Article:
Composing an event-integrated energy (or rigidity) spectrum (spectral fluence) of a SEP event is a difficult task. Direct measurements of the spectrum covering the high-energy (> 400 MeV) range can be done with modern space-borne magnetic spectrometers PAMELA (Payload for Antimatter Matter Exploration and Light-nuclei Astrophysics – Adriani et al. 2014) operated from 2006 to 2016, and AMS-02 (Alpha Magnetic Spectrometer – Aguilar et al. 2018), which has been in operation since 2011. SEP events analysed using PAMELA data were presented by Bruno et al. (2018), while data from AMS-02 are not available yet (Bindi 2017). However, these instruments are located aboard low-orbiting satellites, and thus spend most of their time inside the Earth’s magnetosphere and can detect low-energy solar particles only intermittently (5−10 min per half-orbit), leading to essential uncertainties in both SEP peak fluxes and fluences, especially for impulsive events. Additionally, uncertainties of the SEP fluxes were large during the earlier years (e.g., Reeves et al. 1992; Tylka et al. 1997) due to the saturation of the detectors by strong particle fluxes and the possible penetration of high-energy particles into the detector through the walls of the collimator, leading to an enhanced effective acceptance.

Thus, for most of the events, one has to combine data from different instruments, including low-energy (< 400 MeV) space-borne detectors located beyond the magnetosphere, and energy-integrating (above 400 MeV) ground-based NMs. The reconstruction of the spectrum is typically done by fitting a prescribed spectral shape to the data and finding the best-fit parameters of this shape along with their uncertainties. The first consistent reconstruction of combined spectral fluences for major GLE events was made by Tylka & Dietrich (2009) and updated by Raukunen et al. (2018). It was based on a combination of lower-energy data from different space-borne detectors and the high-energy tail based on ground-based NM datasets. The spectral fluence was estimated by fitting the Band-function spectral shape (double power law with an exponential junction – Band et al. 1993) to the integral rigidity spectral fluence. The space-borne data were collected from different sources, while NM data were analysed by applying the NM yield-function by Clem & Dorman (2000). Spectral fluences were presented as tabulated parameters of the Band-function approximation for each GLE event. This dataset has been extensively used in numerous studies for solar and space physics (Cliver et al. 2020; Anastasiadis et al. 2019; Herbst et al. 2019), but it has become obsolete and requires an essential revision. First, the high-energy space-borne data have been essentially revisited and corrected for known errors (Raukunen et al. 2020). Second, the data of the NM network for all GLE events have been revisited (Usoskin et al. 2020a): apparent errors were corrected, and the variable GCR background was taken into account. Furthermore, a most recent and directly verified using AMS-02 data NM yield function (Mishev et al. 2013, 2020) and a new effective-energy analysis method were developed (Koldobskiy et al. 2018, 2019). Moreover, the Band function is not an optimum parametric shape for the GLE energy (or rigidity) spectrum, which requires a roll-off at the highest energies. Here, we present a complete revision of the reconstructions of the SEP spectral fluences for major SEP events (with GLE) using most up-to-date knowledge of the SEP measurements on ground and in space, new models, and a modified spectral form including a roll-off at high energies.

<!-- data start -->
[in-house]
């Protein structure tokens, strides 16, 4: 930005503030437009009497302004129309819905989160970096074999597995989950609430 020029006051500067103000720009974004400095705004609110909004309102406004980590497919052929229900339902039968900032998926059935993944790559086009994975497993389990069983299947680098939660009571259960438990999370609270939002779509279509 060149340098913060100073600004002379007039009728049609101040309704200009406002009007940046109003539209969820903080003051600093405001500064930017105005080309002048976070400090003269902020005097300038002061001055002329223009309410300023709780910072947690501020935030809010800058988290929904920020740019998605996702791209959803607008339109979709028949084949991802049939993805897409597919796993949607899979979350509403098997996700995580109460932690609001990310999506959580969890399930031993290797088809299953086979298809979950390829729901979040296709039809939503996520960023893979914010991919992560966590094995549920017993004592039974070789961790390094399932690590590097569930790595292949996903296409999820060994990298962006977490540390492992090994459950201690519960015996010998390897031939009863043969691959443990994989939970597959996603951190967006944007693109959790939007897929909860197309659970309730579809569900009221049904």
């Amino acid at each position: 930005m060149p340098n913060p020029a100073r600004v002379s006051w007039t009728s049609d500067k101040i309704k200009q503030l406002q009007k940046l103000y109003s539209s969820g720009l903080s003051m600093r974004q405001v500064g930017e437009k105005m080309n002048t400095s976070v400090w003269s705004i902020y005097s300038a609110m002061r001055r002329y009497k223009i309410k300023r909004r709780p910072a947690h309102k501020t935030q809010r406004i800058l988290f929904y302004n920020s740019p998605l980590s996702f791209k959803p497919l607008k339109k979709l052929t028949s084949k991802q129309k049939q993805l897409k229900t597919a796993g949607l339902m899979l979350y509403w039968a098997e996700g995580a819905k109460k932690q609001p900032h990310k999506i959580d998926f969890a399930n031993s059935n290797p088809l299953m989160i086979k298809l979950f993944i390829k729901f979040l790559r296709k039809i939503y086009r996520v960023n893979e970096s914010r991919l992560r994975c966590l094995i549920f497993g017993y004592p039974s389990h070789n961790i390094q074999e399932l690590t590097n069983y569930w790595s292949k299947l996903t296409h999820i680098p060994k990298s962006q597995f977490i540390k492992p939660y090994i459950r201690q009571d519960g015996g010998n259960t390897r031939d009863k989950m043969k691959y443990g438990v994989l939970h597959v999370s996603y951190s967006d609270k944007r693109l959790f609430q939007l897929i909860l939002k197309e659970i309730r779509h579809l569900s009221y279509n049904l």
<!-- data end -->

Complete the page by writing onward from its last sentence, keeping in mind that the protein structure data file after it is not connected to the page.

2. Datasets

All sources of the energy/rigidity integral fluences used in this study are described below.

2.1. Space-borne and ionospheric data